Working in such an office provides motivation, and people experience greater satisfaction.
Natural Joy system with Plant partitions
Why is biophilic design important now?
WHO has predicted that, by 2020, stress-related illnesses such as mental health disorders and cardiovascular disease will be the two largest contributors to disease worldwide. According to the United Nations, 60% of all humans will live in urban areas by 2030, decreasing human contact with nature and depriving people of its positive benefits. According to an analysis by the LSE, urban dwellers have a 20% high risk of developing an anxiety disorder.
In addition to this, now in the Post-COVID world, the quality of indoor air and wellbeing of office workers will be of utmost importance. The amount of indoor nature and views matter…young adults in an office designed following biophilic design principles had lower blood pressure, lower heart rates, and better performance on short-term memory tests. Given the current crisis, it has also been shown to boost immune system performance.
Taking steps in this direction will be increasingly crucial in attracting and retaining talent as well, in these unprecedented times. If employees feel that the company is taking measures to create a healthier workplace, then they will feel safe emotionally and physically. Healthier employees stick around longer, reducing rehiring costs.
How to incorporate Biophilia into the workplace?
Perhaps one of the simplest and most obvious solutions is including plant life in the workplace. Plants or green walls can also increase oxygen and airflow, making the immediate surroundings feel fresher and more breathable. But, there are many other simple principles that can be incorporated into any workplace to create a better post-COVID workplace.
Add outdoor spaces
Working outdoors is one of the safest places for your employees to gather. Access to natural light and fresh air has numerous benefits including increased productivity, creativity, and wellbeing.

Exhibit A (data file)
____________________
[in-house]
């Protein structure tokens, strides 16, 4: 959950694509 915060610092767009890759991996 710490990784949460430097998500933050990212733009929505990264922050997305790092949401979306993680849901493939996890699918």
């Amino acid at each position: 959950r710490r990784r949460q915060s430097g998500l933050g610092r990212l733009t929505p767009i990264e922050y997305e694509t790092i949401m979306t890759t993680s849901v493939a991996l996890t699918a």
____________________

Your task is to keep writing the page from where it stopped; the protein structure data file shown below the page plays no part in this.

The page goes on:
Use natural finishes
Including these natural features and textures like wood and stones can help to mimic the outdoors and really does follow the ‘bringing the outdoors indoors’ mantra. Wood is a warm versatile natural element and marble/stone adds sleekness to the design.
D Cloud table with marble tabletop
Bright Colours can have a positive impact on staff wellbeing with numerous reports finding that dull colors can have a detrimental effect.
Read more in our blog on how colors in office affect us.
Access to sunlight
Aside from softening the harshness of artificial light, natural light can bring a whole room or wide-open space together in a breath-taking way. Use natural light in a multitude of ways to brighten, to highlight, and to provide a little Vitamin D.
Install focal walls
Focal walls are large displays typically utilizing a mural or tastefully done wallpaper, which can evoke feelings of being outdoors without actually bringing in the dirt.
Gift plants to employees
By gifting potted plants to your employees, they can choose which plants they like the best or that reflect their individual work stations.
One Plus gifted plants to all employees on the Launch of the new office.
In the post-pandemic world, we’re going to live in from now on, healthy workplaces won’t be a luxury. They’ll be a necessity. A healthy office will go from a “nice to have” to a competitive, “must-have.” As we navigate through life changed by COVID-19, the health and wellbeing of employees in offices are more important than ever. The emotional toll that the pandemic has taken can have negative consequences on productivity and mental health. We all will feel better in an environment that promotes health. Utilizing biophilic design delivers a strong message to employees that their wellbeing is valuable above all else.